This classic Alden-designed ketch is seaworthy and beautiful
Naval architect John G. Alden never got to see his traditional Fuji 35 ketch make the jump from drafting table to boat-building production line. Alden was born in 1884 and died in 1962, eleven years before the first Fuji 35 was completed in Japan. By then, the Alden Design firm was being overseen by Niels Helleberg, who went on to become the chief designer. Helleberg held fast to Alden’s balanced sense of form and function. Alden was known for designing beautiful offshore boats that were fast and seaworthy.
The Fuji 35 boat was offered as a standard ketch or optional cutter. The boat had a nine-year production run from 1973 to 1982. Simple and time proven, like most Alden designs it barely needs an introduction.
Available records indicate 128 Fuji 35s were built. At least 57 with different hull numbers were sold on Yachtworld over the past 20 years, according to yacht broker Kevin McCann in Hyannis Port, Massachusetts.
Cheryl Andrews first saw a Fuji 35 in Provincetown, Rhode Island.
“This guy came sailing in during the schooner regatta. It was so beautiful. It was a Fuji 35 named Idyll Hour. We’d been looking at Cheoy Lees, but we had to go see this boat. We went aboard and met the owner and knew right then that it was exactly what we wanted,” she said.
Andrews eventually bought a 1974 Fuji 35 and renamed it Sabbatical. She sailed it for 16 years and currently has the boat listed for sale with McCann’s brokerage.
“Once we bought the boat, we never wished we had bought something else. The boat is built like a tank. I cried when Kevin told me somebody is seriously looking at it,” she said.
Phillip Caputo, owner of the Fuji 35 See Life, summed up the emotions that surfaced upon seeing the boat under sail. In an online post, he wrote, “John Alden sure knew how to design vessels that were so pleasing to the eye.”
The Fuji 35 certainly lives up to that description. Long, sleek and narrow, the traditionally designed boat exudes nautical charm, enhanced further by its bowsprit and portholes. Despite the boat’s relatively slim beam, the decks on both sides provide adequate space for crew to move forward.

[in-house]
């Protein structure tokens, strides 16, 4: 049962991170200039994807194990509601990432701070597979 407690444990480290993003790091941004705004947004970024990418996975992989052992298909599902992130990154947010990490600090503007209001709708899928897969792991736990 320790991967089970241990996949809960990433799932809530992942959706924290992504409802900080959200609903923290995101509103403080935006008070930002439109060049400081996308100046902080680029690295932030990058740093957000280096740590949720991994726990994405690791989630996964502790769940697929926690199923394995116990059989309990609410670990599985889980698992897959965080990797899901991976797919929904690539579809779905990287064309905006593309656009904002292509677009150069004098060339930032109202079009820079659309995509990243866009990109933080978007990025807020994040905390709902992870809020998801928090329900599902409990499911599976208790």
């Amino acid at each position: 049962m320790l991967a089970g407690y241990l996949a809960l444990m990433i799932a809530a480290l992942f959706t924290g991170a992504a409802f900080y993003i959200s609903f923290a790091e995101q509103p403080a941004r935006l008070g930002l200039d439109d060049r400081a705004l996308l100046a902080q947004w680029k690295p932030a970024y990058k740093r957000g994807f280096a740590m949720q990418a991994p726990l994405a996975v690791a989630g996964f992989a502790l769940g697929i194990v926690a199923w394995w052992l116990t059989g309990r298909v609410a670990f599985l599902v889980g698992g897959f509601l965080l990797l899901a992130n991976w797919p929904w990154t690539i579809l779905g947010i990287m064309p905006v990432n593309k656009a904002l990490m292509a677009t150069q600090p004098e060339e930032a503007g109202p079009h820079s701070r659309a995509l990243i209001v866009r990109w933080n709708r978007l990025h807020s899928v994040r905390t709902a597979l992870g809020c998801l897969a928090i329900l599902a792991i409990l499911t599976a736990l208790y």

Alden was raised in Dorchester, Massachusetts and family holidays were spent in Rhode Island on the Sakonnet River and on Narragansett Bay. Legend has it he sailed his sister’s flat-bottomed rowing boat, using an umbrella as a sail. Upon finishing basic schooling, he studied naval architecture, enrolling in courses at MIT and apprenticed with naval architects Starling Burgess and Bowdoin B. Crowninshield.
Alden was drawn to the shape and seaworthiness of the Grand Banks-style schooners docked along the Boston waterfront. He was known to frequent the wharves, studying the New England fishing vessels. He was inspired by what he saw, a vision later carried over onto his drafting table when designing recreational sailboats. Interestingly enough, Alden was a compulsive doodler as a child and made countless sketches of boats.
The Fuji 35s were built by Fuji Yacht Builders in Yokosuka, Japan. The hull was hand laid-up fiberglass with polyurethane insulation. Below the waterline, its long keel was cut away slightly at the forward end to improve maneuverability. The carpentry below deck has been described as “a lost art” and “museum quality.” Some of the boats were outfitted with wooden masts and booms, while others were made with white painted aluminum masts and booms.
What to look for
The Fuji 35 can be susceptible to water infusion and deck delamination. Potential buyers should check for soft spots on deck. Boats with wooden masts and booms should be carefully inspected for cracks or weakness. Online forums note some owners rebuilt the cabin structure.
The artistry of John Alden comes alive on deck. The boat’s traditional design is enhanced by a beautiful sheer that is extended with a bowsprit. On some of the boats, wooden masts and booms further complete the nautical look. The stainless steel bow pulpit, stern rail and stanchions with double lifelines add to the boat’s overall appearance as safe and seaworthy.
There are four portholes on each side of the cabin and the cockpit, with its teak sole and varnished teak coamings, can easily accommodate six sailors. Storage lockers are located under the teak cockpit benches and also under the helm seat. The grabrails on the coach room are also teak. All fittings are bronze or stainless steel. The companionway features a teak louvered door.
The pedestal-mounted steering wheel takes up space in the cockpit, as does the mizzen mast on the ketch.
Headroom in the saloon is 6 feet 3 inches and there’s plenty of space to stretch out on the settees. The boat sleeps six, with two in the V-berth, three on settees in the saloon and one on the aft quarter berth on the starboard side.